About 15 minutes after my last post, stocks mounted a roaring comeback, reversing about half their losses. I'm not sure why, but I've learned to never underestimate the power of the Fed. They have been hard at work reliquifying the banking system, and the surge in reserves I noted awhile back was the first sign that they were gaining traction. The decline in short-term swap rates was another sign.
As of today the Fed starts paying interest on the reserves that banks hold at the Fed. That makes it easier for the Fed to expand the money supply. Why? Because in the past if they added reserves to the system by buying other assets, they would have to take offsetting action to drain reserves in order to keep the funds rate at their target. If they added too much money then the interest rate on reserves would fall, because, since banks don't earn interest on their reserves it's equivalent to a tax, or opportunity cost, they would dump any excess reserves back into the market, depressing the funds rate, and requiring the Fed to soak them up. Now that won't be a problem (well, it will actually be less of a problem, since the Fed may not pay the same rate on reserves—probably less—as the rate of their Federal funds target).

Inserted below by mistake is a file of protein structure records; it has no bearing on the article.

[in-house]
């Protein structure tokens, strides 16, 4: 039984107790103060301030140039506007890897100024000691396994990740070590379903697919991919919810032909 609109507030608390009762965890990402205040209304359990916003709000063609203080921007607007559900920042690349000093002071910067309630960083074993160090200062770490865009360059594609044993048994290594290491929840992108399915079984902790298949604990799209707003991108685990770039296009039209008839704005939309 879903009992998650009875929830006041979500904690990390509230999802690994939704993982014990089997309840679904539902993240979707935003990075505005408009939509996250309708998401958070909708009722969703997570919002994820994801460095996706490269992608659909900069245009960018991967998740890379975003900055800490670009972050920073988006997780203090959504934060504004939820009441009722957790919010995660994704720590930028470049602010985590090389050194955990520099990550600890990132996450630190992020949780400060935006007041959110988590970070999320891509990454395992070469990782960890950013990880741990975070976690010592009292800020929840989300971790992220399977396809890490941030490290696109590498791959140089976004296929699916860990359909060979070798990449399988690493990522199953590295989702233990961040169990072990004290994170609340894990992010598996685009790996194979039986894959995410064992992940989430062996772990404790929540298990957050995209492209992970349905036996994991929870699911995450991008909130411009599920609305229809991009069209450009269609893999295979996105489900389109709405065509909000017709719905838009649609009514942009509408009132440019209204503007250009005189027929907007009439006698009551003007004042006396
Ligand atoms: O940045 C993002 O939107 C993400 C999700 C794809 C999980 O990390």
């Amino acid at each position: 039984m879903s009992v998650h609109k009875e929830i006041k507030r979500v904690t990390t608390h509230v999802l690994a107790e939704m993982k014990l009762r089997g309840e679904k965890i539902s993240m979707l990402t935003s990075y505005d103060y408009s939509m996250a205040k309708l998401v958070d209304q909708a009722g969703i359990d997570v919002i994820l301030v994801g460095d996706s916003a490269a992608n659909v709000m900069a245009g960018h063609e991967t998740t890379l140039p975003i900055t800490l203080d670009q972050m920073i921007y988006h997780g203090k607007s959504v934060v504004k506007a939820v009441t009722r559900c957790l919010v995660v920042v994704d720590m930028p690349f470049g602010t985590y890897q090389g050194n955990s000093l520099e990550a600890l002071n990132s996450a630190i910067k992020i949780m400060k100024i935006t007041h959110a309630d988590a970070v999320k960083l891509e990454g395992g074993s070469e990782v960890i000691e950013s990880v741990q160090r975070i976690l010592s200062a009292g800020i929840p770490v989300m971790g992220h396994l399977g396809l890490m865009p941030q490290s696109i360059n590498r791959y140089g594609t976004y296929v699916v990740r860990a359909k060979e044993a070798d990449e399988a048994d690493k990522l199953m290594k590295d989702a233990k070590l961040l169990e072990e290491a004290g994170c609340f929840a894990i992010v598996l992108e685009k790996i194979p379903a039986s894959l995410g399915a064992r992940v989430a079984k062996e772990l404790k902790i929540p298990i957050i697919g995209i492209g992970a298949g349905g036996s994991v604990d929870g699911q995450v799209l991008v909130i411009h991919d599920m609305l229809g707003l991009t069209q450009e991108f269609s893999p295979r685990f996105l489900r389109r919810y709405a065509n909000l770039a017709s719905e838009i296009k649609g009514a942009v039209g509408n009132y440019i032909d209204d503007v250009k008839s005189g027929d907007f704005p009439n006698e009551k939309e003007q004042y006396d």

So now they can pump in reserves easier, and extra reserves will go a long way to assuaging fears of bank failures. Eventually those reserves can translate into more money for the economy, and that's apparently just what the economy wants and needs at this point. We'll worry about the inflation implications of this later. But for the time being I wouldn't get caught up in the popular notion that our biggest threat here is one of deflation.